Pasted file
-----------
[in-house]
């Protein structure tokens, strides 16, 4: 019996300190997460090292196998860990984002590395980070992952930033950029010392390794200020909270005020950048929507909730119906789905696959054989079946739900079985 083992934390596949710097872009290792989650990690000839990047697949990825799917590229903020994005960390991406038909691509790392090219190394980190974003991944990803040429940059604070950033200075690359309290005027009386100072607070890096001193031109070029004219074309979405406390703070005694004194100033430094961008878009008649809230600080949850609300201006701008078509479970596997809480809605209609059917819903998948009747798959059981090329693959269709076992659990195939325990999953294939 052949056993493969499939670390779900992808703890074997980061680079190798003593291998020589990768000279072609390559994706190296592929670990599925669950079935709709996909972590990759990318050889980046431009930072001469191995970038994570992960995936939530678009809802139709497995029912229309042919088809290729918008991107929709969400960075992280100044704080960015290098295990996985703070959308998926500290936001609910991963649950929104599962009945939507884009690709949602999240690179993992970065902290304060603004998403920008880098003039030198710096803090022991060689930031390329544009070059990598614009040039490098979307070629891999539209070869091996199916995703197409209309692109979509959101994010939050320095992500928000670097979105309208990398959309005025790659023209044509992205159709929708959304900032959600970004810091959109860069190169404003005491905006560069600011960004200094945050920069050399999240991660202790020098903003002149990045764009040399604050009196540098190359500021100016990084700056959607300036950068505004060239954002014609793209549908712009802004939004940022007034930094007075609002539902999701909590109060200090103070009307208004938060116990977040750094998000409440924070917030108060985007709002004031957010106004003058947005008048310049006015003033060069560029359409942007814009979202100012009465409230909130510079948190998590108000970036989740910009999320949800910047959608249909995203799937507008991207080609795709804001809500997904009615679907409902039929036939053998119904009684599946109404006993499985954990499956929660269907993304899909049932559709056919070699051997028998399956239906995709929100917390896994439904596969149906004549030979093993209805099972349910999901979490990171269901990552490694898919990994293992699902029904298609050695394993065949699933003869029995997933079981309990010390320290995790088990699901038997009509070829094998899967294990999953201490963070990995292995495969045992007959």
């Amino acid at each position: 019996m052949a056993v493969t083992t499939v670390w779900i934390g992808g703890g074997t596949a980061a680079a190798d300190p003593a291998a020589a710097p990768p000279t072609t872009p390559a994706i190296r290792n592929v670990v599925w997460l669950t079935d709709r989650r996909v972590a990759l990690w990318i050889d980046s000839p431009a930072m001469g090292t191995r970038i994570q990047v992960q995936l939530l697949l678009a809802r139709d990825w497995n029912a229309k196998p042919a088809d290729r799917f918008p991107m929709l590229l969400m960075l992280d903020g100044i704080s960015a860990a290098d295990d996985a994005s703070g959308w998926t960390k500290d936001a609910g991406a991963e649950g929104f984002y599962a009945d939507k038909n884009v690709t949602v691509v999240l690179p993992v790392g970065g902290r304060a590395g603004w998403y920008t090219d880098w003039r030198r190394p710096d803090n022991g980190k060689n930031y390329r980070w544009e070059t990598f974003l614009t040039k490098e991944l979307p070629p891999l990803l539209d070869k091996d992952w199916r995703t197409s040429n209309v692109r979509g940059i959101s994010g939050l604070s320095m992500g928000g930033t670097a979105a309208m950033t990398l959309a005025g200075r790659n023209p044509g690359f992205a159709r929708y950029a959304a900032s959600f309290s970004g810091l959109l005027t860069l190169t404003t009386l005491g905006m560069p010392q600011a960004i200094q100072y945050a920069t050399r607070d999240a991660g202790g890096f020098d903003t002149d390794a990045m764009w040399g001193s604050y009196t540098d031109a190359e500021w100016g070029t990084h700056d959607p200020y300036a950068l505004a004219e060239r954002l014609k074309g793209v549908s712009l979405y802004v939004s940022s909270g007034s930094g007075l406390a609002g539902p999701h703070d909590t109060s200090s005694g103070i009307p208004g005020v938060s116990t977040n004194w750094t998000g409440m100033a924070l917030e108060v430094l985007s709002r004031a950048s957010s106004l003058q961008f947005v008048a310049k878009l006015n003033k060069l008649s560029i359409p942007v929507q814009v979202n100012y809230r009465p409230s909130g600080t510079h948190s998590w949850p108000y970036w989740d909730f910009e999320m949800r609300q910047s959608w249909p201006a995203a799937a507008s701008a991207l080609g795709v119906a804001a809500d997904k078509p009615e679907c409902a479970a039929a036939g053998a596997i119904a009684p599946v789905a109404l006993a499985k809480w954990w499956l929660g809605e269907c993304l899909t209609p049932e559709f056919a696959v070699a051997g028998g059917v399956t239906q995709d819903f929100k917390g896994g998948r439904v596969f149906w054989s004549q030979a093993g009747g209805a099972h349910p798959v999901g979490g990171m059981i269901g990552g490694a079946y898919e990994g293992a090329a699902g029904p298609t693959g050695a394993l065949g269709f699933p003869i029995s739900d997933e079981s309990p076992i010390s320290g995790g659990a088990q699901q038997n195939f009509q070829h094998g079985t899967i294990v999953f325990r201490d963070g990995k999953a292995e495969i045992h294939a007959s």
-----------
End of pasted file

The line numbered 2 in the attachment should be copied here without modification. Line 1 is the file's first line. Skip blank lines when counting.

């Protein structure tokens, strides 16, 4: 019996300190997460090292196998860990984002590395980070992952930033950029010392390794200020909270005020950048929507909730119906789905696959054989079946739900079985 083992934390596949710097872009290792989650990690000839990047697949990825799917590229903020994005960390991406038909691509790392090219190394980190974003991944990803040429940059604070950033200075690359309290005027009386100072607070890096001193031109070029004219074309979405406390703070005694004194100033430094961008878009008649809230600080949850609300201006701008078509479970596997809480809605209609059917819903998948009747798959059981090329693959269709076992659990195939325990999953294939 052949056993493969499939670390779900992808703890074997980061680079190798003593291998020589990768000279072609390559994706190296592929670990599925669950079935709709996909972590990759990318050889980046431009930072001469191995970038994570992960995936939530678009809802139709497995029912229309042919088809290729918008991107929709969400960075992280100044704080960015290098295990996985703070959308998926500290936001609910991963649950929104599962009945939507884009690709949602999240690179993992970065902290304060603004998403920008880098003039030198710096803090022991060689930031390329544009070059990598614009040039490098979307070629891999539209070869091996199916995703197409209309692109979509959101994010939050320095992500928000670097979105309208990398959309005025790659023209044509992205159709929708959304900032959600970004810091959109860069190169404003005491905006560069600011960004200094945050920069050399999240991660202790020098903003002149990045764009040399604050009196540098190359500021100016990084700056959607300036950068505004060239954002014609793209549908712009802004939004940022007034930094007075609002539902999701909590109060200090103070009307208004938060116990977040750094998000409440924070917030108060985007709002004031957010106004003058947005008048310049006015003033060069560029359409942007814009979202100012009465409230909130510079948190998590108000970036989740910009999320949800910047959608249909995203799937507008991207080609795709804001809500997904009615679907409902039929036939053998119904009684599946109404006993499985954990499956929660269907993304899909049932559709056919070699051997028998399956239906995709929100917390896994439904596969149906004549030979093993209805099972349910999901979490990171269901990552490694898919990994293992699902029904298609050695394993065949699933003869029995997933079981309990010390320290995790088990699901038997009509070829094998899967294990999953201490963070990995292995495969045992007959």